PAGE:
Director: James DeMonaco
Starring: Frank Grillo, Elizabeth Mitchell, Mykelti Williamson, and Joseph Julian Soria


The Purge series has subtly become the most interesting franchise in horror today, despite the fact that it had to leave the horror genre behind and move into action to fully meet it’s potential.  Even if it’s first entry wasn’t very good, it had such a fantastic premise to it’s world that it immediately became iconic.  In spite of itself, it was embraced by the world.  It’s now entered the lexicon and is shorthand for a dystopian future in the same way Escape From NY was in the 80s.  But with the success of the first movie on such a minuscule budget, it allowed the sequel to expand and finally get into the premise of a 12 hour window of lawlessness that the first only kinda hinted at.  And it was a really good movie, giving the world the B movie with some societal issues on it’s mind while mainly delivering some bloody goodness.  It delved into the world and gave us something very interesting and very timely. It saw the anger in the world and the class issues plaguing the Country and it mined that stuff to craft something engaging.  And with that being very successful, it allowed DeMonaco to go even more into the world he crafted and get more broader in scope.  Could they grow and still keep the claustrophobic action/horror feel of the series?

Right off the bat, this movie starts in a much different way than the first two movies.  Those two start a few hours before the Purge and introduce us to our characters before they get thrown into the shit.  But this one starts in media res, showing us the massacre that leaves Elizabeth Mitchell with the motivation to shut the Purge down.  And then it goes through a news item about her, and then cuts to the men that started the Purge. The New Founding Fathers.  We had not seen such insight into those that started this and have benefited so.  Which helps in the movies determination to be as subtle as a hammer to the head.  These are the old money republicans that are killing this country and they will change the rules to benefit them.  In this, that means they will get rid of the rule that excludes politicians from the Purge.  This is so they can assassinate Mitchell, who is running for President and is very close to winning.  But what they don’t take into account is the presence of badass Frank Grillo protecting her.  And some surprises along the way.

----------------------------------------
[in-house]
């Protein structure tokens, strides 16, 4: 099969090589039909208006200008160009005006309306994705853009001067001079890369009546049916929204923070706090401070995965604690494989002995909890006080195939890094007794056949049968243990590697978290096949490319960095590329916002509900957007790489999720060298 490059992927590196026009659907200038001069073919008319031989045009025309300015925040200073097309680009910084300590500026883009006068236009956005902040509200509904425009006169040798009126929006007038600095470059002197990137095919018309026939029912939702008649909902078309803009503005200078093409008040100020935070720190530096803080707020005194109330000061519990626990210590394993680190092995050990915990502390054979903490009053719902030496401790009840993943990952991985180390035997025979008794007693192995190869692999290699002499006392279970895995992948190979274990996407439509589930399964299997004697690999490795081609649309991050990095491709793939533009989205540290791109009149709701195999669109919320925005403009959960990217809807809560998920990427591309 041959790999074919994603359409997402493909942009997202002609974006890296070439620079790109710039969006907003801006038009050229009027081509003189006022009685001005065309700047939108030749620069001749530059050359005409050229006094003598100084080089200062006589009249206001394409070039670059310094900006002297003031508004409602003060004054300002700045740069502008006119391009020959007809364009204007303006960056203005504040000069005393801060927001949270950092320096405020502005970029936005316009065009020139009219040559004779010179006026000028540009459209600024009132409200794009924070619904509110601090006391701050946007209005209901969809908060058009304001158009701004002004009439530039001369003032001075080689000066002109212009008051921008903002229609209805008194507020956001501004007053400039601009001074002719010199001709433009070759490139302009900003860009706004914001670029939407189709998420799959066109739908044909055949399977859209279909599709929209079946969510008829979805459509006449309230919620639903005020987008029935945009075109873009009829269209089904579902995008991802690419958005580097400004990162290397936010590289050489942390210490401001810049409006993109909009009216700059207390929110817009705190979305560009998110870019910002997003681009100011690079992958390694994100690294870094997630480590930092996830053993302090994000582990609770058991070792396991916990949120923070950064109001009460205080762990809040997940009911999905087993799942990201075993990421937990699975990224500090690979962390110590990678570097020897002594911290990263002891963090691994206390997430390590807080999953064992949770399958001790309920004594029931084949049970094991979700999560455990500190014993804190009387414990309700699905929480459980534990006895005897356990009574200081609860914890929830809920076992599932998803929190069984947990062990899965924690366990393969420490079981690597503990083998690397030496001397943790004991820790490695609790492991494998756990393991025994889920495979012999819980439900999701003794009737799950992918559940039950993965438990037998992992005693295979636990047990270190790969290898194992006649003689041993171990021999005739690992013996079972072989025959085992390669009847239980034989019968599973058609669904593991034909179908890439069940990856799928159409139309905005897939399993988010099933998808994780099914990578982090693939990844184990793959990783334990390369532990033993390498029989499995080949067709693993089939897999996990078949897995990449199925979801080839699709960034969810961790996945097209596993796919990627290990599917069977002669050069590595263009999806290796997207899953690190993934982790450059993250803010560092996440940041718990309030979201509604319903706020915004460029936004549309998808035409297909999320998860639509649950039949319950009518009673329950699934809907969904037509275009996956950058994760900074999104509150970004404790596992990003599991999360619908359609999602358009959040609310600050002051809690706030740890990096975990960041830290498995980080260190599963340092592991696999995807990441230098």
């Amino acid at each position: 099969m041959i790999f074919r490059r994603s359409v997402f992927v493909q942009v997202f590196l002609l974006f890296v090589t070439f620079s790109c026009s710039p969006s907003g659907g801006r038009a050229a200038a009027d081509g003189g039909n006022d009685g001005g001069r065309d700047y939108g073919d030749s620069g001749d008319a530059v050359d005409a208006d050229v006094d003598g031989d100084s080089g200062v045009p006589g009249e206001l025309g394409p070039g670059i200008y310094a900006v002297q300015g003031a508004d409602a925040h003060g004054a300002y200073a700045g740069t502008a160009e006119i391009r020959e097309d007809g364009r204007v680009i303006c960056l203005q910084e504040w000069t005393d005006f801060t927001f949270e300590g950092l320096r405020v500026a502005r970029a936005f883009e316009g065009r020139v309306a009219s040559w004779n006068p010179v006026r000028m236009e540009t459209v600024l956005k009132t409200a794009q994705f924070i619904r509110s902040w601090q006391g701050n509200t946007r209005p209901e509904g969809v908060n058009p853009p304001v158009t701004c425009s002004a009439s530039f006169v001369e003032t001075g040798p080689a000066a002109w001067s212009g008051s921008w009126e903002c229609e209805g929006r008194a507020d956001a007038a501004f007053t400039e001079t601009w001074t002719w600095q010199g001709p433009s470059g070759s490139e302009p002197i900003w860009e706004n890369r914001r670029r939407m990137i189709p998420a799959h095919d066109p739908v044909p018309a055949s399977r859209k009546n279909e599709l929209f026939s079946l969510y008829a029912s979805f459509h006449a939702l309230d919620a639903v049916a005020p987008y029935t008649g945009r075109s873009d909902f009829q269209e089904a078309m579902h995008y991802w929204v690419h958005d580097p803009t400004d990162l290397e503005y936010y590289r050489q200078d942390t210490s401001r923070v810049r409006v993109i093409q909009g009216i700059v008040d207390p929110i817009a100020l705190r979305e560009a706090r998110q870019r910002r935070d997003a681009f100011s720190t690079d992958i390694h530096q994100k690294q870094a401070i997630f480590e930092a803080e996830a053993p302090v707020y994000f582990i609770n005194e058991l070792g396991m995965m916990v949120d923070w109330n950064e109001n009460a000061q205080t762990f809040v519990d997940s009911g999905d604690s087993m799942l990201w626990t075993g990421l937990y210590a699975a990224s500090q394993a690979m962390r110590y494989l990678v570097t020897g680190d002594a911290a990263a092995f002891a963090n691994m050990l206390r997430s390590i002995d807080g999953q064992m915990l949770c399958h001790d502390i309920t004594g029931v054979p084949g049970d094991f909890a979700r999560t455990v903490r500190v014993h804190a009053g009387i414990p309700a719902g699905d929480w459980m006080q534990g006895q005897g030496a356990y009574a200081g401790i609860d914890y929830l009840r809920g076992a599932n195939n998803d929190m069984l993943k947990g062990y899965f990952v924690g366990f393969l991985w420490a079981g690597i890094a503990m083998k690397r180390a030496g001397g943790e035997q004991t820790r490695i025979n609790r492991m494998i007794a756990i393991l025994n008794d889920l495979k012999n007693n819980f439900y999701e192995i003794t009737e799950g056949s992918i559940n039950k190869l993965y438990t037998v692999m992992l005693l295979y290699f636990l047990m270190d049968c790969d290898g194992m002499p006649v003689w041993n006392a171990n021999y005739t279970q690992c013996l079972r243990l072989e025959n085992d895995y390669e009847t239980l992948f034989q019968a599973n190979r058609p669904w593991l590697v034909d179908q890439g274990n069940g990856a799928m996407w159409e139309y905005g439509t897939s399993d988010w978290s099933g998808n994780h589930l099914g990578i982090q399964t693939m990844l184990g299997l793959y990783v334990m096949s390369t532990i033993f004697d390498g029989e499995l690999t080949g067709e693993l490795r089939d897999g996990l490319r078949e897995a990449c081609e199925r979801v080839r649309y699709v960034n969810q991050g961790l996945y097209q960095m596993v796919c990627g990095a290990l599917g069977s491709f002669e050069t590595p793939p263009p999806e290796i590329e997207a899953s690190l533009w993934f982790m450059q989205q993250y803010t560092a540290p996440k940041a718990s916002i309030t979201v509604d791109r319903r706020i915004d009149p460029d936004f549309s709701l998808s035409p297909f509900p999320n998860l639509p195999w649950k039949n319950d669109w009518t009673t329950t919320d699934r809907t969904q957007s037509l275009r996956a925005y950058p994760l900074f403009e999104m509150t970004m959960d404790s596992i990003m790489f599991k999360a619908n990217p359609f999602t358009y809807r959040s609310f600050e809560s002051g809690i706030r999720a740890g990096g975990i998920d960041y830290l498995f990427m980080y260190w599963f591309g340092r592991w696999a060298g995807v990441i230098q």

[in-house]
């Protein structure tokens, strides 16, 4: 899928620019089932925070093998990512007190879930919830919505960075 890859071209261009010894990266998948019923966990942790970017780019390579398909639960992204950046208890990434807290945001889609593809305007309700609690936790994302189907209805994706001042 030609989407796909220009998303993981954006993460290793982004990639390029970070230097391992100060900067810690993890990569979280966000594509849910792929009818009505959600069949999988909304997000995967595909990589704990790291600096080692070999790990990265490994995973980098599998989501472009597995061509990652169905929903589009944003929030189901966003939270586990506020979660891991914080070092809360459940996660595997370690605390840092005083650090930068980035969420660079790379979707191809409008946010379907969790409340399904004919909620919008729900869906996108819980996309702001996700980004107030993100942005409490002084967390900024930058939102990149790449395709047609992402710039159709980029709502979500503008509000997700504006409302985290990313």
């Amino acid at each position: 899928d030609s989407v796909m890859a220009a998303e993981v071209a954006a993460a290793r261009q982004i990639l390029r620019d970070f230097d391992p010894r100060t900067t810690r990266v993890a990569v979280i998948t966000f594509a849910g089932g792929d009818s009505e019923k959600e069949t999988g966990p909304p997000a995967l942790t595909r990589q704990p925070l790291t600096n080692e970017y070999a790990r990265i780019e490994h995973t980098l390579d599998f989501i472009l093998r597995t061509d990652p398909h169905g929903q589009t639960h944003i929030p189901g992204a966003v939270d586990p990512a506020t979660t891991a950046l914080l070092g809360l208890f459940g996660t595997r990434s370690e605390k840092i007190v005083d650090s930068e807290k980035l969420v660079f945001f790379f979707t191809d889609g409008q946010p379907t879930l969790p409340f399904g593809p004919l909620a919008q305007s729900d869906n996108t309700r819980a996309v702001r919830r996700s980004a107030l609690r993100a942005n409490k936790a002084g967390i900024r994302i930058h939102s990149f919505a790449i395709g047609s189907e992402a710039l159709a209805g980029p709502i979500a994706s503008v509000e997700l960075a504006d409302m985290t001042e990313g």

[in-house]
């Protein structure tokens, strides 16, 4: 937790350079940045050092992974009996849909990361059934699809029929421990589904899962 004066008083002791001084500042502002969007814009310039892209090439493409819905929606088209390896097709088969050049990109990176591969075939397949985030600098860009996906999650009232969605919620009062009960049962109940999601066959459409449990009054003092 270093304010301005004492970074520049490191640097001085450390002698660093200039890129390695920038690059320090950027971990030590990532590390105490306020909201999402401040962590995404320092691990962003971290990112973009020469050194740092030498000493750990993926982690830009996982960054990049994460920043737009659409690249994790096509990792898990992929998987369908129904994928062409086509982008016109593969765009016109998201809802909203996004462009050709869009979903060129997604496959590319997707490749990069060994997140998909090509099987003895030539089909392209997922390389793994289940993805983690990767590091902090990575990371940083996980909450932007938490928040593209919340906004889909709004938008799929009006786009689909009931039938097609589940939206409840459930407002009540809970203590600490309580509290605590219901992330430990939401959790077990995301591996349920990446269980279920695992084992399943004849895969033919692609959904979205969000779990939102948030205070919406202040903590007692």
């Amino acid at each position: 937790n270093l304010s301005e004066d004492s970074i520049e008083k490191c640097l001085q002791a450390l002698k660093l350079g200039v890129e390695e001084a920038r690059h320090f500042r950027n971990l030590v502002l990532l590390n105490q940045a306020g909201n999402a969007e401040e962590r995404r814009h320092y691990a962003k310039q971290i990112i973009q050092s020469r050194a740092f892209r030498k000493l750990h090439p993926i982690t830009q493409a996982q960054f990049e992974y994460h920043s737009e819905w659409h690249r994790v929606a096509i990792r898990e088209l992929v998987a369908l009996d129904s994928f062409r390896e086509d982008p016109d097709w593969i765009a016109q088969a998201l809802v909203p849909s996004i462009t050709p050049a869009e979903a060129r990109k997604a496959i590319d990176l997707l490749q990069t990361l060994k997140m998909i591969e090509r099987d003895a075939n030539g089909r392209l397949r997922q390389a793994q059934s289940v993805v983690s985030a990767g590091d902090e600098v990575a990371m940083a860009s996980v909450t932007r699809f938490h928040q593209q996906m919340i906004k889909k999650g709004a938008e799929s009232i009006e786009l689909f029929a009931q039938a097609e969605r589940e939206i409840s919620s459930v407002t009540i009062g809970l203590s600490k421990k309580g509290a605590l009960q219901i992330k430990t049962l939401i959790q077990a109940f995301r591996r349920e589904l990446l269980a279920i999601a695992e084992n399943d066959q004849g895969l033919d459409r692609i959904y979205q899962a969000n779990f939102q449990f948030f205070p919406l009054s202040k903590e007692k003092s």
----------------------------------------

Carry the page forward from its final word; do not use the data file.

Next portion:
The second movie had a very distinct John Carpenter feel to it, like it wanted to be Escape From NY.  But it is this one that very much feels like a descendant of that franchise.  Cause this one is about a badass having to protect a politician from killers in a city.  They both have very cynical endings too, but this one’s ending feels a bit like a sucker punch.  You think good things have been achieved, but it leaves you with the feeling that things are gonna get much worse for this world.  It doesn’t hang the narrative on a simple revenge plot or focus on characters accidentally left out in the public during the Purge.  This time, it’s people focusing on a goal to help things instead of simple survival.  And the politics are so very on the nose here.  It’s not subtle and it’s not trying to.  This is a very angry movie, with a very pissed off and shockingly timely POV.  I have to wonder how much they purposefully took from the real life Political game to inform this movie.  Because it feels like it’s very much a sequel to the last one in terms of growth and politics, but it also feels way too current to be this lucky.  I look at the very particular usage of White Supremacists as the muscle for the New Founding Fathers.  In a year where a scumbag running for office doesn’t denounce the KKK from supporting him, that’s so very specific.  And that happened months ago, so I don’t know how they got to it and where it fell in shooting but it’s very enriching to the narrative.  Because all we know about these kinds of guys in the world would most definitely use these types of men, because they share similar goals.  The Nazis may not be as dedicated to making money at the detriment to others, but there’s the need to put down poor minorities.  And oh boy is this movie about the subjugation of the black race and the poor.